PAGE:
Janet Yellen and Federal Reserve Halt Stock Market Rally – Indicate They May Raise Rates Again This Year
Guest post by Joe Hoft
On August 12th we reported that chief economist Brian Wesbury said that only thing stopping additional 40% stock gains over the next two years under President Trump would be excessive Fed Funds rate hikes or a tightening federal monetary policy.
Yesterday after another seven days in a row of all time stock market highs, the Fed and Janet Yellen indicated that they may raise rates again before the end of the year. This ended the upward market rally.
Brian Wesbury joined Stuart Varney in August on Varney and Co. to discuss the Trump economy. Wesbury argued that the stock market will see great gains in the next two years. He also noted that the only thing that could sideline these increases would be related to actions by the Fed:
Brian Wesbury: The number one cause of recessions in the Federal Reserve. When they raise rates too much, when they tighten monetary policy too much. Right now the fed has $2 trillion of excess reserves in the banking system and until they get them out they are not going to be running a tight monetary policy. Therefore I would say the odds of recession are extremely low.
The only other item that Wesbury believes could stop the Trump economy are tax hikes which under President Trump are very unlikely.
Via Varney and Co.:
Wesbury was right.
Since 2000, the Federal Reserve increased the Fed Funds rate excessively under President Bush between 2004 and 2006. These excessive increases led up to the 2008 recession and may have at least partially influenced the economic disaster at that time.
If the Federal Reserve was political and wanted to prevent Republican Presidents from successful economic growth, then the Fed would increase the Fed Funds rates during Republican Presidents’ terms while decreasing the Fed Funds rates under Democratic Presidents’ terms.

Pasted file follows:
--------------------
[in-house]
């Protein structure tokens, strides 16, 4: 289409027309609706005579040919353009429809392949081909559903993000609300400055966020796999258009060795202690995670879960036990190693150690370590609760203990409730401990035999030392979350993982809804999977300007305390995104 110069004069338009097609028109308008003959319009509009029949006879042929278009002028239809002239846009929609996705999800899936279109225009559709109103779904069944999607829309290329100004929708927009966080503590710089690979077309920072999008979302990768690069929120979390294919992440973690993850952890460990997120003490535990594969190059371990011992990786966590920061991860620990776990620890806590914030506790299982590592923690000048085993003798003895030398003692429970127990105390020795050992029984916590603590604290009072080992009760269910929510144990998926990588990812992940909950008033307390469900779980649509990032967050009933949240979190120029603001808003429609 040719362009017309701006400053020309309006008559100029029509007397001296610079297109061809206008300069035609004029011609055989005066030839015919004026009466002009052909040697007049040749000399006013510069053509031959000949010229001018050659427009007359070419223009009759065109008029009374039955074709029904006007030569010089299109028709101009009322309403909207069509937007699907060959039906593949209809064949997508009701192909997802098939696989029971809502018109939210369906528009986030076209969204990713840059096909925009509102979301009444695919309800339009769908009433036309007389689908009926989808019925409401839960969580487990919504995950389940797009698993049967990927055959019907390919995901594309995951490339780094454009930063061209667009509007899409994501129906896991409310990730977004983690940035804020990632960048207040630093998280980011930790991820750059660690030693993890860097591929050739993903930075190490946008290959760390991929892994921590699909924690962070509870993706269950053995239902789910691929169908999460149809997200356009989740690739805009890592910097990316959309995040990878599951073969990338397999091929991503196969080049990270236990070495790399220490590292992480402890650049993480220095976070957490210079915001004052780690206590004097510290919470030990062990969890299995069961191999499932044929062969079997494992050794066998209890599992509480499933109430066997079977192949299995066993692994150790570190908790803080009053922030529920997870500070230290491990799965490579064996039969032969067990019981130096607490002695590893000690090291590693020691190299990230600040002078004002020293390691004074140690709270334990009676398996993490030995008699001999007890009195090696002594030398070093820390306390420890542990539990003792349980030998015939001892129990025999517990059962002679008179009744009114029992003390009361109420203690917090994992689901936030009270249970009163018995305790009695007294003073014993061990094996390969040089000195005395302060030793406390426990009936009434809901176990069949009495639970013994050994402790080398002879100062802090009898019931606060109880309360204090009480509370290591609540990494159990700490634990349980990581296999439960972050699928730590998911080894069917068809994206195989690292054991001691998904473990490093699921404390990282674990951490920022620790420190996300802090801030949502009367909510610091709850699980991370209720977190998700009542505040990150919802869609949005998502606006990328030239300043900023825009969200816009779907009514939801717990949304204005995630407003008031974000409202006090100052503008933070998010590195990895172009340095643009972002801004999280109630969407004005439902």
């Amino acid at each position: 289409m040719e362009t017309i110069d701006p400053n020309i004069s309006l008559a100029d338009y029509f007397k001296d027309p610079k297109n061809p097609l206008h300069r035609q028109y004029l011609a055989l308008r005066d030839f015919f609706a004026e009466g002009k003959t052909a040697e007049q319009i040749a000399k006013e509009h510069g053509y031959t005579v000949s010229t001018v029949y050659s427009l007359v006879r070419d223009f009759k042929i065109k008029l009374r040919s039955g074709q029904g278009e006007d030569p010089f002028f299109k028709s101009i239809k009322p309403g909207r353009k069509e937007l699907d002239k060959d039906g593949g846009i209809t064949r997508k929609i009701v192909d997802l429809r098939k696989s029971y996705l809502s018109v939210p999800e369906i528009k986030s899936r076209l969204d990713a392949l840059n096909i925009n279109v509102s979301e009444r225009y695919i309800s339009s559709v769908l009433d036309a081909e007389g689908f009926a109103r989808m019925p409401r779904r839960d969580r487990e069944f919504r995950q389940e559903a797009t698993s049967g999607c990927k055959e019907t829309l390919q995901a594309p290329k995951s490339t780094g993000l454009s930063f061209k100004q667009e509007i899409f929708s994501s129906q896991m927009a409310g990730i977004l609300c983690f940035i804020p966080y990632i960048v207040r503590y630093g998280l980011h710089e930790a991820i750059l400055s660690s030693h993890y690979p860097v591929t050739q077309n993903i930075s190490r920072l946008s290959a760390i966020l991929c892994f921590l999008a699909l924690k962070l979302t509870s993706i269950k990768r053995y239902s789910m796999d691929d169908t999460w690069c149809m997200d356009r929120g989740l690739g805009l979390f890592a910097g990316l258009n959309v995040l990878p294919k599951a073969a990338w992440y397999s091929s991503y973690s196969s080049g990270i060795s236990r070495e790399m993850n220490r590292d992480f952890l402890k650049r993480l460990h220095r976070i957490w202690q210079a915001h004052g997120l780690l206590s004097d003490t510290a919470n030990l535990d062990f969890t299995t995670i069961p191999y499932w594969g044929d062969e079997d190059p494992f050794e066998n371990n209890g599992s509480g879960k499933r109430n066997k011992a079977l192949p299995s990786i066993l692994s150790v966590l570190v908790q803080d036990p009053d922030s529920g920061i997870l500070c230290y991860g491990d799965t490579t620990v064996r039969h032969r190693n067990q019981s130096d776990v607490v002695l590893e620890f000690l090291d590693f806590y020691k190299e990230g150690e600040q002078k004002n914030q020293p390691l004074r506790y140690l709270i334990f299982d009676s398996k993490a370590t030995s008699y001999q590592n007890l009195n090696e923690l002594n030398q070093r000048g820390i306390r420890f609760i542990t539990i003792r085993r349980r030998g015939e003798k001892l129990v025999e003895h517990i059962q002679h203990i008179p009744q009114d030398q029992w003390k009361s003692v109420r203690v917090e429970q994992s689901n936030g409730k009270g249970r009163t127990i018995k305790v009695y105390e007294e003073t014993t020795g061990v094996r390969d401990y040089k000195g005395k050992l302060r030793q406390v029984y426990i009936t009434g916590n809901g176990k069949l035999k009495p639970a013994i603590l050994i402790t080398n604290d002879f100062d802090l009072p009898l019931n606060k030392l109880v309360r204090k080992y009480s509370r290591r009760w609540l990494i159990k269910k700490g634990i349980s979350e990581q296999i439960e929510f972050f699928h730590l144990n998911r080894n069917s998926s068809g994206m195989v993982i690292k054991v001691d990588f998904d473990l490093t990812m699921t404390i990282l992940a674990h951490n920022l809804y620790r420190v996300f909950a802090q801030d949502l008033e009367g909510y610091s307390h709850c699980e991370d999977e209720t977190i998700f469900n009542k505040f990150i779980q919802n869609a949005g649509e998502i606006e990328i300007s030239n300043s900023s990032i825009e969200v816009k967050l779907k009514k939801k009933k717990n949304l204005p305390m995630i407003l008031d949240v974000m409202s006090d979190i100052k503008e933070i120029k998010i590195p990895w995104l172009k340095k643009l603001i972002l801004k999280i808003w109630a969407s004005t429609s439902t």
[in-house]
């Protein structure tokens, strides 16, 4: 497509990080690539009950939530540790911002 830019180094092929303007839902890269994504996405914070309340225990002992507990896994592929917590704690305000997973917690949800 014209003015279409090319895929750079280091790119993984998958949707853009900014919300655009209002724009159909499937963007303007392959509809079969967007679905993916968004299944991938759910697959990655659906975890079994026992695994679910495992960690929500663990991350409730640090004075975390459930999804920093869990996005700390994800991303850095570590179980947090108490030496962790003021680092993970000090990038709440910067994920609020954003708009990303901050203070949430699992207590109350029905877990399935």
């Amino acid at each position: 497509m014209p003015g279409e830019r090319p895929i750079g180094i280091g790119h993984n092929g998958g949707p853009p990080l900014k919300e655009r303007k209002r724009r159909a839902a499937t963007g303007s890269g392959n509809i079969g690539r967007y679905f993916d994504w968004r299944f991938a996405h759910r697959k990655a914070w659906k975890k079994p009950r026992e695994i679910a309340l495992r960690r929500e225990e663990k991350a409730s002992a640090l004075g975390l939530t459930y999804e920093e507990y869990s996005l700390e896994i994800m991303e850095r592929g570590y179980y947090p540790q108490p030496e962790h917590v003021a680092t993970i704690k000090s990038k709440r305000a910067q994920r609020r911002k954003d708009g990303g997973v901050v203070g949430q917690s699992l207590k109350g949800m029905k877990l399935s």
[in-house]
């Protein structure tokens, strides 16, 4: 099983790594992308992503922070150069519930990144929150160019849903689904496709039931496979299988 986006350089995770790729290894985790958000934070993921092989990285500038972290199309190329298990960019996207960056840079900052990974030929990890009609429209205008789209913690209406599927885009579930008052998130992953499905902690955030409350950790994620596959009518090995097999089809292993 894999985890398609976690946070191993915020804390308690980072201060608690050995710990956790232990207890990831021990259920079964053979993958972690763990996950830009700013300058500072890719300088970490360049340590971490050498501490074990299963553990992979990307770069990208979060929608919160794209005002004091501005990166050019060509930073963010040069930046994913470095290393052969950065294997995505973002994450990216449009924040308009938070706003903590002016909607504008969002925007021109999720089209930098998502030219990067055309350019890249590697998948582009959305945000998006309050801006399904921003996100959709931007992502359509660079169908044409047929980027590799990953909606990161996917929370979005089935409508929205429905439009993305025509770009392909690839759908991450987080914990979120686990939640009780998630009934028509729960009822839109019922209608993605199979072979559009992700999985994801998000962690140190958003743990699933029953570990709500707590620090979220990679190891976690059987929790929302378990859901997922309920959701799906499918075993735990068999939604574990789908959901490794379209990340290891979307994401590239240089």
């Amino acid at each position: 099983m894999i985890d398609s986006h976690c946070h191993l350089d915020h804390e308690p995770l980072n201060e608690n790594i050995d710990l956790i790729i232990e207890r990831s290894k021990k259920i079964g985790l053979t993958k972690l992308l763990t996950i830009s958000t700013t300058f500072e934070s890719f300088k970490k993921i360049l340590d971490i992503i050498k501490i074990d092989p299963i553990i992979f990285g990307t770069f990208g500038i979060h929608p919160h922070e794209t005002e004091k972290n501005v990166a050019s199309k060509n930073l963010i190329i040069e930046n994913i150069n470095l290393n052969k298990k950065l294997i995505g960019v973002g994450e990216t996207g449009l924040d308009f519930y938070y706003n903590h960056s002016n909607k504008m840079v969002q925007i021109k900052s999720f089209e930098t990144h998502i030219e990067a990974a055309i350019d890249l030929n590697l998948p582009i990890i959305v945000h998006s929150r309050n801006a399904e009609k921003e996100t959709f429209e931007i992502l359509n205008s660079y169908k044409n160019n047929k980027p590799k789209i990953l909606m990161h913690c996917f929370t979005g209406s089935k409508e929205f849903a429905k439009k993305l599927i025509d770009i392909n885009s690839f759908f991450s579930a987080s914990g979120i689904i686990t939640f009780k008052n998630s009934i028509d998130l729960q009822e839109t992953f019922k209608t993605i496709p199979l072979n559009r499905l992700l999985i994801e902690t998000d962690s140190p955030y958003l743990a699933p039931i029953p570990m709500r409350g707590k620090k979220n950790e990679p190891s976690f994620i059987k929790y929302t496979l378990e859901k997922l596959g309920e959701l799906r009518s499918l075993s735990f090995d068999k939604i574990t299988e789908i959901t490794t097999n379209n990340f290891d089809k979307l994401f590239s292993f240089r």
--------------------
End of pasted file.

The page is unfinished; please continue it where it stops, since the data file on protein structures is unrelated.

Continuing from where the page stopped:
In the past 10 years there have been only four Fed Funds rate increases. Three of those increases occurred after President Trump won the election on November 8th, 2016. On the other hand, after Obama was elected President the Fed decreased the Fed Fund rate to zero and kept it at this rate for most of Obama’s eight years in office.
No Fed Funds Rate increases took place between June 2006 and December 2015. CNBC reported in December 2015 that President Obama oversaw “seven years of the most accommodative monetary policy in U.S. history” (from the Fed). The Fed Funds rate was at zero for most of Obama’s time in office. Finally, in December 2015 after the Fed announced its first increase in the Fed Funds rate during the Obama Presidency, it was reported that:
Given the economic outlook, and recognizing the time it takes for policy actions to affect future economic conditions, the committee decided to raise the target range for the federal funds rate to ¼ to ½ percent,” the FOMC’s post-meeting statement said. “The stance of monetary policy remains accommodative after this increase, thereby supporting further improvements in labor Premarket conditions and a return to 2 percent inflation.”
The only Fed Funds Rate increases after 2015 were after President Trump was elected President. The Fed increased the Fed Funds Rate on December 14, 2016, on March 15th, 2017 and again on June 14, 2017.
The Fed Funds Rate greatly impacts the economy:
Lower interest rates usually spur the economy by making corporate and consumer borrowing easier. Higher interest rates are intended to slow down the economy by making borrowing harder.
It looks like the Fed is trying to negatively impact Republican President Trump’s economic recovery after the abysmal economic Obama years (Obama was the only President where the GDP growth rate never broke 3% ).
President Obama’s policies were so horrible that the historically low Fed Funds rates did nothing to spur the Obama economy.